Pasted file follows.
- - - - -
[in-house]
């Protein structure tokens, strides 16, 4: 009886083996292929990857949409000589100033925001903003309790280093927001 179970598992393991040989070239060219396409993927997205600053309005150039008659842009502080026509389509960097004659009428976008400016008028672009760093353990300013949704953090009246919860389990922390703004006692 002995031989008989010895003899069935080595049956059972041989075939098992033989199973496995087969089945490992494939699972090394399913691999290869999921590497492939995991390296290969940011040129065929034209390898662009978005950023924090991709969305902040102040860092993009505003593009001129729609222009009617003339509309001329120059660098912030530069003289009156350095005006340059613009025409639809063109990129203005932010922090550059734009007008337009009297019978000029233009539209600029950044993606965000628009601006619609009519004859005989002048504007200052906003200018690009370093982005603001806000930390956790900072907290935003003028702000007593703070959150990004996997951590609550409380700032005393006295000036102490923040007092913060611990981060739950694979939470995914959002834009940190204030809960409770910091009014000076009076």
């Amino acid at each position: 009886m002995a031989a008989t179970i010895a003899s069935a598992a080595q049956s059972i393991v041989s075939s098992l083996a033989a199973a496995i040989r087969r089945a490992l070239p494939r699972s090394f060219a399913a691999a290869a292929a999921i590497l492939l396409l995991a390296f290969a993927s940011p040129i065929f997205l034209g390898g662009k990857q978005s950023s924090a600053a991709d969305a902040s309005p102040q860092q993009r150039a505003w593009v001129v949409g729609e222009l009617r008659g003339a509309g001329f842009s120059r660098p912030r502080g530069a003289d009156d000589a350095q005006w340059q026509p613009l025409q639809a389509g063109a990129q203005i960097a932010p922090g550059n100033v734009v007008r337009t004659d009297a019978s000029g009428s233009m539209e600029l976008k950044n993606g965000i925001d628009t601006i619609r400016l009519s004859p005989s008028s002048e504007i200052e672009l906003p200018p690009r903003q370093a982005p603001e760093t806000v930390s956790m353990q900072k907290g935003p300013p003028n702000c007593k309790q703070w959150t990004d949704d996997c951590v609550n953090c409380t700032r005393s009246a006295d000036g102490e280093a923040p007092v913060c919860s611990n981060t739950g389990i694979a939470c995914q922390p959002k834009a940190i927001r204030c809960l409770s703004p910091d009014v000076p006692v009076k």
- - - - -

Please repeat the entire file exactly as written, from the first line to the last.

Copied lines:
[in-house]
């Protein structure tokens, strides 16, 4: 009886083996292929990857949409000589100033925001903003309790280093927001 179970598992393991040989070239060219396409993927997205600053309005150039008659842009502080026509389509960097004659009428976008400016008028672009760093353990300013949704953090009246919860389990922390703004006692 002995031989008989010895003899069935080595049956059972041989075939098992033989199973496995087969089945490992494939699972090394399913691999290869999921590497492939995991390296290969940011040129065929034209390898662009978005950023924090991709969305902040102040860092993009505003593009001129729609222009009617003339509309001329120059660098912030530069003289009156350095005006340059613009025409639809063109990129203005932010922090550059734009007008337009009297019978000029233009539209600029950044993606965000628009601006619609009519004859005989002048504007200052906003200018690009370093982005603001806000930390956790900072907290935003003028702000007593703070959150990004996997951590609550409380700032005393006295000036102490923040007092913060611990981060739950694979939470995914959002834009940190204030809960409770910091009014000076009076």
């Amino acid at each position: 009886m002995a031989a008989t179970i010895a003899s069935a598992a080595q049956s059972i393991v041989s075939s098992l083996a033989a199973a496995i040989r087969r089945a490992l070239p494939r699972s090394f060219a399913a691999a290869a292929a999921i590497l492939l396409l995991a390296f290969a993927s940011p040129i065929f997205l034209g390898g662009k990857q978005s950023s924090a600053a991709d969305a902040s309005p102040q860092q993009r150039a505003w593009v001129v949409g729609e222009l009617r008659g003339a509309g001329f842009s120059r660098p912030r502080g530069a003289d009156d000589a350095q005006w340059q026509p613009l025409q639809a389509g063109a990129q203005i960097a932010p922090g550059n100033v734009v007008r337009t004659d009297a019978s000029g009428s233009m539209e600029l976008k950044n993606g965000i925001d628009t601006i619609r400016l009519s004859p005989s008028s002048e504007i200052e672009l906003p200018p690009r903003q370093a982005p603001e760093t806000v930390s956790m353990q900072k907290g935003p300013p003028n702000c007593k309790q703070w959150t990004d949704d996997c951590v609550n953090c409380t700032r005393s009246a006295d000036g102490e280093a923040p007092v913060c919860s611990n981060t739950g389990i694979a939470c995914q922390p959002k834009a940190i927001r204030c809960l409770s703004p910091d009014v000076p006692v009076k």